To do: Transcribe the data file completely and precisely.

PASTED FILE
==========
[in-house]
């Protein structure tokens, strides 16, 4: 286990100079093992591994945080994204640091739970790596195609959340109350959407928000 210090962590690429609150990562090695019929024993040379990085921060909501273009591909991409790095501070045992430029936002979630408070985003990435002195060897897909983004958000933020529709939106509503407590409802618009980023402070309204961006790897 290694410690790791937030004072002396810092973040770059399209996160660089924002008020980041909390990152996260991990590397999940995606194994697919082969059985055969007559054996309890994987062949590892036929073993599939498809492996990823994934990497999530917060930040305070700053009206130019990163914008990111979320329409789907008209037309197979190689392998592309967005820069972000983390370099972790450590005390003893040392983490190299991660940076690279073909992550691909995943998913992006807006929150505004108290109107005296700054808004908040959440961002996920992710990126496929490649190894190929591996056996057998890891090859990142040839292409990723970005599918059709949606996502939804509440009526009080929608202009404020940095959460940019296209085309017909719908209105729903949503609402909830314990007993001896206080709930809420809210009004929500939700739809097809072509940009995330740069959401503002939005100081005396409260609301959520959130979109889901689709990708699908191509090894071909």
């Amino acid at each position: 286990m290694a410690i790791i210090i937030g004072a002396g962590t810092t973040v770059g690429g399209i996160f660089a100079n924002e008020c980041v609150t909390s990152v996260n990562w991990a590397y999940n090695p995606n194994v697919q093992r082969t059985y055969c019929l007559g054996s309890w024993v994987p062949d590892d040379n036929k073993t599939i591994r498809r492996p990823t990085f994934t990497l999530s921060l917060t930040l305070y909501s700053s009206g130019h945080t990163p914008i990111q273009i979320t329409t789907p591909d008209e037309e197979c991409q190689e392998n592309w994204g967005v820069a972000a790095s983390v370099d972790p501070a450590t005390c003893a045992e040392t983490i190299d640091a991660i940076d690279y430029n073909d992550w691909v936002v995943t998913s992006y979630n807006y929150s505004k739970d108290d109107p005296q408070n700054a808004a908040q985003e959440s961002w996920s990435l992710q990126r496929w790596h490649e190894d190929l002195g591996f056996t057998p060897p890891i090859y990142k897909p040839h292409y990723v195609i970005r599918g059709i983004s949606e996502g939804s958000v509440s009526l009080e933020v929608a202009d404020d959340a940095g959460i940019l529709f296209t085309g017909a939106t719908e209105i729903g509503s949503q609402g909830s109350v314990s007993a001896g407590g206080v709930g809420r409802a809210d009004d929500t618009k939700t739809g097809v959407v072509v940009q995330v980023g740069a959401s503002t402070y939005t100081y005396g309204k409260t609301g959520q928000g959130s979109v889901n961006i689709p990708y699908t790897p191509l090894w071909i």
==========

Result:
[in-house]
């Protein structure tokens, strides 16, 4: 286990100079093992591994945080994204640091739970790596195609959340109350959407928000 210090962590690429609150990562090695019929024993040379990085921060909501273009591909991409790095501070045992430029936002979630408070985003990435002195060897897909983004958000933020529709939106509503407590409802618009980023402070309204961006790897 290694410690790791937030004072002396810092973040770059399209996160660089924002008020980041909390990152996260991990590397999940995606194994697919082969059985055969007559054996309890994987062949590892036929073993599939498809492996990823994934990497999530917060930040305070700053009206130019990163914008990111979320329409789907008209037309197979190689392998592309967005820069972000983390370099972790450590005390003893040392983490190299991660940076690279073909992550691909995943998913992006807006929150505004108290109107005296700054808004908040959440961002996920992710990126496929490649190894190929591996056996057998890891090859990142040839292409990723970005599918059709949606996502939804509440009526009080929608202009404020940095959460940019296209085309017909719908209105729903949503609402909830314990007993001896206080709930809420809210009004929500939700739809097809072509940009995330740069959401503002939005100081005396409260609301959520959130979109889901689709990708699908191509090894071909």
């Amino acid at each position: 286990m290694a410690i790791i210090i937030g004072a002396g962590t810092t973040v770059g690429g399209i996160f660089a100079n924002e008020c980041v609150t909390s990152v996260n990562w991990a590397y999940n090695p995606n194994v697919q093992r082969t059985y055969c019929l007559g054996s309890w024993v994987p062949d590892d040379n036929k073993t599939i591994r498809r492996p990823t990085f994934t990497l999530s921060l917060t930040l305070y909501s700053s009206g130019h945080t990163p914008i990111q273009i979320t329409t789907p591909d008209e037309e197979c991409q190689e392998n592309w994204g967005v820069a972000a790095s983390v370099d972790p501070a450590t005390c003893a045992e040392t983490i190299d640091a991660i940076d690279y430029n073909d992550w691909v936002v995943t998913s992006y979630n807006y929150s505004k739970d108290d109107p005296q408070n700054a808004a908040q985003e959440s961002w996920s990435l992710q990126r496929w790596h490649e190894d190929l002195g591996f056996t057998p060897p890891i090859y990142k897909p040839h292409y990723v195609i970005r599918g059709i983004s949606e996502g939804s958000v509440s009526l009080e933020v929608a202009d404020d959340a940095g959460i940019l529709f296209t085309g017909a939106t719908e209105i729903g509503s949503q609402g909830s109350v314990s007993a001896g407590g206080v709930g809420r409802a809210d009004d929500t618009k939700t739809g097809v959407v072509v940009q995330v980023g740069a959401s503002t402070y939005t100081y005396g309204k409260t609301g959520q928000g959130s979109v889901n961006i689709p990708y699908t790897p191509l090894w071909i």